May 15, 2007

Week to raise awareness of devastating invasive menace

WEST LAFAYETTE, Ind. - The very existence of ash trees in North America hangs in the balance - threatened by a tiny green insect invader.

This insect, the emerald ash borer, is spreading throughout the state and country at the hands of people moving ash wood from place to place.

In an effort to slow the spread, Purdue University is teaming up with Michigan, Ohio, Illinois, Wisconsin, Maryland, the U.S. Department of Agriculture's Animal and Plant Health Inspection Service, USDA Forest Service, and Indiana Gov. Mitch Daniels to declare May 20-26 Emerald Ash Borer Awareness Week. The goal of this week is to raise public awareness about the dangers of emerald ash borer (EAB) and tell what people can do to help alleviate the problem.

"The fact that all of these states and governors are participating indicates the seriousness of the EAB situation," said Jodie Ellis, Purdue Extension EAB specialist. "This is an unprecedented level of cooperation to help control the devastation."

On Saturday (May 19), Purdue will join with three Indiana zoos to sponsor fun and educational events that will kick-off Emerald Ash Borer Awareness Week. Activities will take place at the Indianapolis Zoo from 9 a.m. to 6 p.m., Evansville's Mesker Park Zoo from 9 a.m. to 5 p.m. and South Bend's Potawatomi Zoo from 10 a.m. to 5 p.m.

Each zoo will feature activities for children of all ages, educational materials and a proclamation signed by Gov. Daniels. Emerald ash borer experts will be at each site to answer questions and teach people how to identify ash trees and the insect pests.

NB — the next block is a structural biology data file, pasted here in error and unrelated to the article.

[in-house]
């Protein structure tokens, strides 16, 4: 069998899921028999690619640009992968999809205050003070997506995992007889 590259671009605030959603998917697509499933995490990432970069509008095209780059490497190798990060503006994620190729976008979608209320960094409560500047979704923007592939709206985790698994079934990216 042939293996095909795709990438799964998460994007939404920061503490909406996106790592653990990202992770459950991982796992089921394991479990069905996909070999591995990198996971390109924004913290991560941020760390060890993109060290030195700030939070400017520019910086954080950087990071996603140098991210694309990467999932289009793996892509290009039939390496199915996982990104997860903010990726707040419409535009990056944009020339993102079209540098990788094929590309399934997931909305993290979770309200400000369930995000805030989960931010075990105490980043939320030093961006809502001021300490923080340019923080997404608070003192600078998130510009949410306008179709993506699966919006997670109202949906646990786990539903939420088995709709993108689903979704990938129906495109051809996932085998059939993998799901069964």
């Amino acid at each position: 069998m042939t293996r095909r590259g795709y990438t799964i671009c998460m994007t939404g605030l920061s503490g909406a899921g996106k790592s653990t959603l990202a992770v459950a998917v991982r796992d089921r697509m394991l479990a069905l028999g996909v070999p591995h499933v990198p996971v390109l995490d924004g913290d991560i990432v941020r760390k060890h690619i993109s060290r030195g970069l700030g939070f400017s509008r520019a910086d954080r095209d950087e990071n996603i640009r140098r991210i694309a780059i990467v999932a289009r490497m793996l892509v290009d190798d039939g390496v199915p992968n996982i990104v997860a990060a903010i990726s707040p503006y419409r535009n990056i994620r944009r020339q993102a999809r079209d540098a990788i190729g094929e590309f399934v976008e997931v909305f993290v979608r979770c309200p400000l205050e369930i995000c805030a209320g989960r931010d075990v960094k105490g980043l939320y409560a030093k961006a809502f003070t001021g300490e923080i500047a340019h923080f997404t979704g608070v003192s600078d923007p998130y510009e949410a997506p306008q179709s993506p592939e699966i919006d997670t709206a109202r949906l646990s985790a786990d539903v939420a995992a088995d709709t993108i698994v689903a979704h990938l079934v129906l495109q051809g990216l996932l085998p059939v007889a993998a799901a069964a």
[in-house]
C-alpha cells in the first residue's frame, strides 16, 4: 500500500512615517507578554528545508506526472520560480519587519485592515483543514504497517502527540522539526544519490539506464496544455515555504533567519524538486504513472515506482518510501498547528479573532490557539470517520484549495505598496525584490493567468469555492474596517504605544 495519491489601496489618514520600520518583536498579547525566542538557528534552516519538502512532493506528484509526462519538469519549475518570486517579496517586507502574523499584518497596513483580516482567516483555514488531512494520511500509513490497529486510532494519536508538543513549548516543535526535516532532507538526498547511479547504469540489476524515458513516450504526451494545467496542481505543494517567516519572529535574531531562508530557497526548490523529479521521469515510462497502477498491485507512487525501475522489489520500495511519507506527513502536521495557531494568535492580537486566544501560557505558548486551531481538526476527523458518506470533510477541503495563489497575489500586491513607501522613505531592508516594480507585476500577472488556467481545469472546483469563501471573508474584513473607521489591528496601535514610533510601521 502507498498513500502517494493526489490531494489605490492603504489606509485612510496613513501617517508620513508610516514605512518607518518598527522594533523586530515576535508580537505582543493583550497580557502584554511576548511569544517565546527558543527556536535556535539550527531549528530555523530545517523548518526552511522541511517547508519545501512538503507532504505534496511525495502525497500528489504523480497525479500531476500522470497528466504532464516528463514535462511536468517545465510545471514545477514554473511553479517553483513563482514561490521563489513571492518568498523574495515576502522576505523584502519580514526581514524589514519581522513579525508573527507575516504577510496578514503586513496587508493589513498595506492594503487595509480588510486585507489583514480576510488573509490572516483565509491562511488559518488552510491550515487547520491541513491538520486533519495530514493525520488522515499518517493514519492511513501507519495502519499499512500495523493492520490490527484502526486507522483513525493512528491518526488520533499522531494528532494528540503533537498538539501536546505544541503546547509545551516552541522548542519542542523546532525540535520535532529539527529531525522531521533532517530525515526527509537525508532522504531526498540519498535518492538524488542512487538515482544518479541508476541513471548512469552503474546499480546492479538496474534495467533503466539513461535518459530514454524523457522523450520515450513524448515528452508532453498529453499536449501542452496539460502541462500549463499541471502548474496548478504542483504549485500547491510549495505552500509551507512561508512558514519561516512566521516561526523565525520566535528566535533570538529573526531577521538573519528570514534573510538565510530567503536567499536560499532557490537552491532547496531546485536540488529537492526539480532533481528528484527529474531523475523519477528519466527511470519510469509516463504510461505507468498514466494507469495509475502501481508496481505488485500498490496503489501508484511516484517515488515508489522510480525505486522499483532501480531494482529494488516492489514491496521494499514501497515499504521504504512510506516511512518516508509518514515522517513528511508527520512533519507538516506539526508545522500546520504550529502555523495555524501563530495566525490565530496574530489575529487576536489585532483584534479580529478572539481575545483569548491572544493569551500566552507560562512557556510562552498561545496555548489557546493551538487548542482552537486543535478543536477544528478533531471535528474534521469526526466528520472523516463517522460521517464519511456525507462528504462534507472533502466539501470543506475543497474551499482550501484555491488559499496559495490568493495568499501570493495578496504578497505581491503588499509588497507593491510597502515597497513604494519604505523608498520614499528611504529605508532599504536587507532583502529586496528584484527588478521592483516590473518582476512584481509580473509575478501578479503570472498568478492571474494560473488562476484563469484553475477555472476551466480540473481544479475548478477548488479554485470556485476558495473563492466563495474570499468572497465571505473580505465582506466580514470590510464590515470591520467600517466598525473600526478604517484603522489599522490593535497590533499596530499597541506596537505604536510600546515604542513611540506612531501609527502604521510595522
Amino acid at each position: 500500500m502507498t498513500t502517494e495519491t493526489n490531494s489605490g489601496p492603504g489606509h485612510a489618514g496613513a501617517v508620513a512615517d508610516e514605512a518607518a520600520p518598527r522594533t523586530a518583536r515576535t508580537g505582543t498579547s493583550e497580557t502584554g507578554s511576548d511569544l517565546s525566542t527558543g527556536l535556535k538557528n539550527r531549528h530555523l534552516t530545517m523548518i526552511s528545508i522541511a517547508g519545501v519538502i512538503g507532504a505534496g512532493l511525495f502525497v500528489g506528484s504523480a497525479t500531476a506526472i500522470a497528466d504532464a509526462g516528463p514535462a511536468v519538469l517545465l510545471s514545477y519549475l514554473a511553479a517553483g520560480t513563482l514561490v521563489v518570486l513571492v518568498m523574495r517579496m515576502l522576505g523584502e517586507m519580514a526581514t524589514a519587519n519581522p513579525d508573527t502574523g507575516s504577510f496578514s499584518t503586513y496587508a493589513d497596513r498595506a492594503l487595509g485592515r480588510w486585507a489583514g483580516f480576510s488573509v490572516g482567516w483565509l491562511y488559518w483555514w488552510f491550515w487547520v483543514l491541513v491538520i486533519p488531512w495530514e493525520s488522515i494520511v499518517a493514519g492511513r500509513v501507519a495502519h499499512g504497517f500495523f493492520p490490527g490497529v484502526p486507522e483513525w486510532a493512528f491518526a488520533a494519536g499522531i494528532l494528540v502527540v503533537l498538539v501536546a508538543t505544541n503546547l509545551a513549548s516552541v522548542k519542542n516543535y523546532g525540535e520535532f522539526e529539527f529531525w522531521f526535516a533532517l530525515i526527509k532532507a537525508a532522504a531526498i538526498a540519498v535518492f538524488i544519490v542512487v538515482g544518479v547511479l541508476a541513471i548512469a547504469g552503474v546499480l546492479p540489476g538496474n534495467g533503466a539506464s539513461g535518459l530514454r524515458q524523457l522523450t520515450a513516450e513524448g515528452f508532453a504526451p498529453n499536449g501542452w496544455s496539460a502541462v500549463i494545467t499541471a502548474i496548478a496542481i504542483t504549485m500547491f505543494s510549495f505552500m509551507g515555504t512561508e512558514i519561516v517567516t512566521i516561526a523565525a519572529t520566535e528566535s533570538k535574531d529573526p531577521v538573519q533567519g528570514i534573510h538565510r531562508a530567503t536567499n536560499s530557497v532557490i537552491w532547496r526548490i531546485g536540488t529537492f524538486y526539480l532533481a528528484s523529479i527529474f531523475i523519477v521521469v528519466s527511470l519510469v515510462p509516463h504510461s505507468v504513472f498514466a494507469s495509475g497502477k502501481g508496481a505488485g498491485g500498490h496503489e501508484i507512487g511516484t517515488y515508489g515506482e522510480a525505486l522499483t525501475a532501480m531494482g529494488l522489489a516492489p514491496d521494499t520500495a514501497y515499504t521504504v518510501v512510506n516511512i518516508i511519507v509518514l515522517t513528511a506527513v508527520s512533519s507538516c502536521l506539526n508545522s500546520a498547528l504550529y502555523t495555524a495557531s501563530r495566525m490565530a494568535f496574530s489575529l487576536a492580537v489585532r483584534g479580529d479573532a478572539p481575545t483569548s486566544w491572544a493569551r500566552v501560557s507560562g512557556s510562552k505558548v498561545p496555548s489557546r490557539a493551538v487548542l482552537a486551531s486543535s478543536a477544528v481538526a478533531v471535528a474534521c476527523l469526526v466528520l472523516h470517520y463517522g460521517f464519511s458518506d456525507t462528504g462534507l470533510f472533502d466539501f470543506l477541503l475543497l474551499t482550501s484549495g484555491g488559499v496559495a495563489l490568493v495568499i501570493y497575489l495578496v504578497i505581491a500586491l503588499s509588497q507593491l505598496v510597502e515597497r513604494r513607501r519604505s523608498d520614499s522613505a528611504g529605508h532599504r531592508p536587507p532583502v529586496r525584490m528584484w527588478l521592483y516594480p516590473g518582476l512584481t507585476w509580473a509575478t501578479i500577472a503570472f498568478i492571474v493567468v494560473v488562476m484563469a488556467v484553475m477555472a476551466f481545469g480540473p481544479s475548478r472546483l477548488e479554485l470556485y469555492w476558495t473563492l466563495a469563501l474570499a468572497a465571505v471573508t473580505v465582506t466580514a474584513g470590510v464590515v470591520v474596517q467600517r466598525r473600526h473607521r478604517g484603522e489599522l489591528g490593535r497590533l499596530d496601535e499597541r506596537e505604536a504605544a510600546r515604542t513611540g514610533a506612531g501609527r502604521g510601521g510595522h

"We will use this time to show people what is at stake," Ellis said. "We're going to mark the ash trees at the zoos so that people can see what may not be there in the future. Once people start to recognize ash trees, they will be shocked at how many there are in their communities. We're also going to set up booths with EAB experts to answer questions, and we will have activities for the kids.

"If we teach the kids at a young age that they have an important role in this, they will hopefully pass that message on to family and friends."

The main message experts will emphasize is to refrain from moving firewood and to obey all ash quarantine regulations.

"While the people of Indiana are doing a great job, we just have to keep emphasizing that people can't move firewood," Ellis said. "In this day and age, there are many invasive and exotic pests that can be moved on firewood - it's just not a good idea to move it. Our forests just can't cope with any more problems."

Currently, 12 Indiana counties have officially confirmed emerald ash borer infestations, including Marion, Randolph, Hamilton, Adams, Huntington, White, Allen, DeKalb, Steuben, LaGrange, St. Joseph and Porter.

Because of these infestations, experts also will utilize awareness week activities to teach homeowners how to determine if ash is present on their property and offer suggestions on how to either protect or remove trees and what non-susceptible species to replace them with.

More information about Emerald Ash Borer Awareness Week activities is available online at http://www.entm.purdue.edu/eab .

Writer: Jennifer Stewart, (765) 494-6682, jsstewar@purdue.edu

Source: Jodie Ellis, (765) 494-0822

Ag Communications: (765) 494-2722;
Beth Forbes, forbes@purdue.edu
Agriculture News Page

Note to Journalists: On Saturday (May 19), Purdue University will co-sponsor Emerald Ash Borer Awareness Week kick-off events at the Indianapolis Zoo, Mesker Park Zoo in Evansville and Potawatomi Zoo in South Bend. Experts will be at all three locations to answer media questions and participate in interviews. There also will be family-oriented activities occurring throughout the day. Admission is free to members of the media.

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